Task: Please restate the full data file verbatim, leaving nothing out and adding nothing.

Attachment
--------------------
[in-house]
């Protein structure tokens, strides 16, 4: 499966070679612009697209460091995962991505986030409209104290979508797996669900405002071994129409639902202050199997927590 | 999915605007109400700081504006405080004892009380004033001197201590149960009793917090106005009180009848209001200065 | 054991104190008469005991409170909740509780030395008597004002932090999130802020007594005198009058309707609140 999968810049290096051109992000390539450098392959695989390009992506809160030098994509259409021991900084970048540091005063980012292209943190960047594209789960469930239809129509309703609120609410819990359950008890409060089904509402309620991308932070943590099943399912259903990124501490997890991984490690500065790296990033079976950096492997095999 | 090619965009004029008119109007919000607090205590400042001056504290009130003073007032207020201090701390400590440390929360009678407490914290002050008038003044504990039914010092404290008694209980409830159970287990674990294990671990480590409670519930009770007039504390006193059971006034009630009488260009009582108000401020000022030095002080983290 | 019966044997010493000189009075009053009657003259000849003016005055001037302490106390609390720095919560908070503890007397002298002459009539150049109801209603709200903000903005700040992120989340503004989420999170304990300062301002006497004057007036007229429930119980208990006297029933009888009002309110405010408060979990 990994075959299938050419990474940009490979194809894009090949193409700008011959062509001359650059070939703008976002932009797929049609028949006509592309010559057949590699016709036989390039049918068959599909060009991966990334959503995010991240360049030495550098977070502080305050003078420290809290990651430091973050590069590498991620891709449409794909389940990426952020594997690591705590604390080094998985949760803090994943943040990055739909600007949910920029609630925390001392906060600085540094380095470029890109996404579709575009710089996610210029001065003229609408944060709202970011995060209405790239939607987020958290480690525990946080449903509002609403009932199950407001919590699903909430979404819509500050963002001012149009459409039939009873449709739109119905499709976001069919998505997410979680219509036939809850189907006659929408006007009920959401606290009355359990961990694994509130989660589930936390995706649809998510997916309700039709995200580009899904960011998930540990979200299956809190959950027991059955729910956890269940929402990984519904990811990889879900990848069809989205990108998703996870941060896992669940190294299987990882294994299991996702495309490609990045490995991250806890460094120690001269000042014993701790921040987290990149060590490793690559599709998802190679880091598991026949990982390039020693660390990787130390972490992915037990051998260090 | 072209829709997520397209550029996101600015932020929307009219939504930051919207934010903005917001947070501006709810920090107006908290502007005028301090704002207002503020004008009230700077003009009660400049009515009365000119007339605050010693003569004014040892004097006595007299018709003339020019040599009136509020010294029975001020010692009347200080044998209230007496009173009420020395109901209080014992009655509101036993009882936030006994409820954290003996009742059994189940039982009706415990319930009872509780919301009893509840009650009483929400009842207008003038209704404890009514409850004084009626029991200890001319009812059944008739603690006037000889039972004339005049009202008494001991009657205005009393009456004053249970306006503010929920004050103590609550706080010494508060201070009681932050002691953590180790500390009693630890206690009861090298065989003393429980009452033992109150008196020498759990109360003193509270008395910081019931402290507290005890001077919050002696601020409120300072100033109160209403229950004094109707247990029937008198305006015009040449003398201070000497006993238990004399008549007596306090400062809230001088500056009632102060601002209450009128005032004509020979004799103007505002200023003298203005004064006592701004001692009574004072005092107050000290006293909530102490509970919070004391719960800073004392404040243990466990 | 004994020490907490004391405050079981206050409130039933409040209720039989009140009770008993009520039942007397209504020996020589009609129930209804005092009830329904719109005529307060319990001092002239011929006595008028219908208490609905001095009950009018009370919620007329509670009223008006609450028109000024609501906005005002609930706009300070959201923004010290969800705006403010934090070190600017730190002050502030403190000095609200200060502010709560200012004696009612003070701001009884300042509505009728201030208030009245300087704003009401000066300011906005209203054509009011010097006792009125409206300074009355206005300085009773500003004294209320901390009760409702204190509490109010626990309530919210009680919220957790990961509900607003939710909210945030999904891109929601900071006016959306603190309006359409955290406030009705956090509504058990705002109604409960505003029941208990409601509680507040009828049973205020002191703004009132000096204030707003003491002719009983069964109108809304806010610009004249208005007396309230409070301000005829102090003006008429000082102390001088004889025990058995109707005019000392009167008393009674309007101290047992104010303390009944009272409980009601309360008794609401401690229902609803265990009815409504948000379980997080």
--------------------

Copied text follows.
[in-house]
């Protein structure tokens, strides 16, 4: 499966070679612009697209460091995962991505986030409209104290979508797996669900405002071994129409639902202050199997927590 | 999915605007109400700081504006405080004892009380004033001197201590149960009793917090106005009180009848209001200065 | 054991104190008469005991409170909740509780030395008597004002932090999130802020007594005198009058309707609140 999968810049290096051109992000390539450098392959695989390009992506809160030098994509259409021991900084970048540091005063980012292209943190960047594209789960469930239809129509309703609120609410819990359950008890409060089904509402309620991308932070943590099943399912259903990124501490997890991984490690500065790296990033079976950096492997095999 | 090619965009004029008119109007919000607090205590400042001056504290009130003073007032207020201090701390400590440390929360009678407490914290002050008038003044504990039914010092404290008694209980409830159970287990674990294990671990480590409670519930009770007039504390006193059971006034009630009488260009009582108000401020000022030095002080983290 | 019966044997010493000189009075009053009657003259000849003016005055001037302490106390609390720095919560908070503890007397002298002459009539150049109801209603709200903000903005700040992120989340503004989420999170304990300062301002006497004057007036007229429930119980208990006297029933009888009002309110405010408060979990 990994075959299938050419990474940009490979194809894009090949193409700008011959062509001359650059070939703008976002932009797929049609028949006509592309010559057949590699016709036989390039049918068959599909060009991966990334959503995010991240360049030495550098977070502080305050003078420290809290990651430091973050590069590498991620891709449409794909389940990426952020594997690591705590604390080094998985949760803090994943943040990055739909600007949910920029609630925390001392906060600085540094380095470029890109996404579709575009710089996610210029001065003229609408944060709202970011995060209405790239939607987020958290480690525990946080449903509002609403009932199950407001919590699903909430979404819509500050963002001012149009459409039939009873449709739109119905499709976001069919998505997410979680219509036939809850189907006659929408006007009920959401606290009355359990961990694994509130989660589930936390995706649809998510997916309700039709995200580009899904960011998930540990979200299956809190959950027991059955729910956890269940929402990984519904990811990889879900990848069809989205990108998703996870941060896992669940190294299987990882294994299991996702495309490609990045490995991250806890460094120690001269000042014993701790921040987290990149060590490793690559599709998802190679880091598991026949990982390039020693660390990787130390972490992915037990051998260090 | 072209829709997520397209550029996101600015932020929307009219939504930051919207934010903005917001947070501006709810920090107006908290502007005028301090704002207002503020004008009230700077003009009660400049009515009365000119007339605050010693003569004014040892004097006595007299018709003339020019040599009136509020010294029975001020010692009347200080044998209230007496009173009420020395109901209080014992009655509101036993009882936030006994409820954290003996009742059994189940039982009706415990319930009872509780919301009893509840009650009483929400009842207008003038209704404890009514409850004084009626029991200890001319009812059944008739603690006037000889039972004339005049009202008494001991009657205005009393009456004053249970306006503010929920004050103590609550706080010494508060201070009681932050002691953590180790500390009693630890206690009861090298065989003393429980009452033992109150008196020498759990109360003193509270008395910081019931402290507290005890001077919050002696601020409120300072100033109160209403229950004094109707247990029937008198305006015009040449003398201070000497006993238990004399008549007596306090400062809230001088500056009632102060601002209450009128005032004509020979004799103007505002200023003298203005004064006592701004001692009574004072005092107050000290006293909530102490509970919070004391719960800073004392404040243990466990 | 004994020490907490004391405050079981206050409130039933409040209720039989009140009770008993009520039942007397209504020996020589009609129930209804005092009830329904719109005529307060319990001092002239011929006595008028219908208490609905001095009950009018009370919620007329509670009223008006609450028109000024609501906005005002609930706009300070959201923004010290969800705006403010934090070190600017730190002050502030403190000095609200200060502010709560200012004696009612003070701001009884300042509505009728201030208030009245300087704003009401000066300011906005209203054509009011010097006792009125409206300074009355206005300085009773500003004294209320901390009760409702204190509490109010626990309530919210009680919220957790990961509900607003939710909210945030999904891109929601900071006016959306603190309006359409955290406030009705956090509504058990705002109604409960505003029941208990409601509680507040009828049973205020002191703004009132000096204030707003003491002719009983069964109108809304806010610009004249208005007396309230409070301000005829102090003006008429000082102390001088004889025990058995109707005019000392009167008393009674309007101290047992104010303390009944009272409980009601309360008794609401401690229902609803265990009815409504948000379980997080």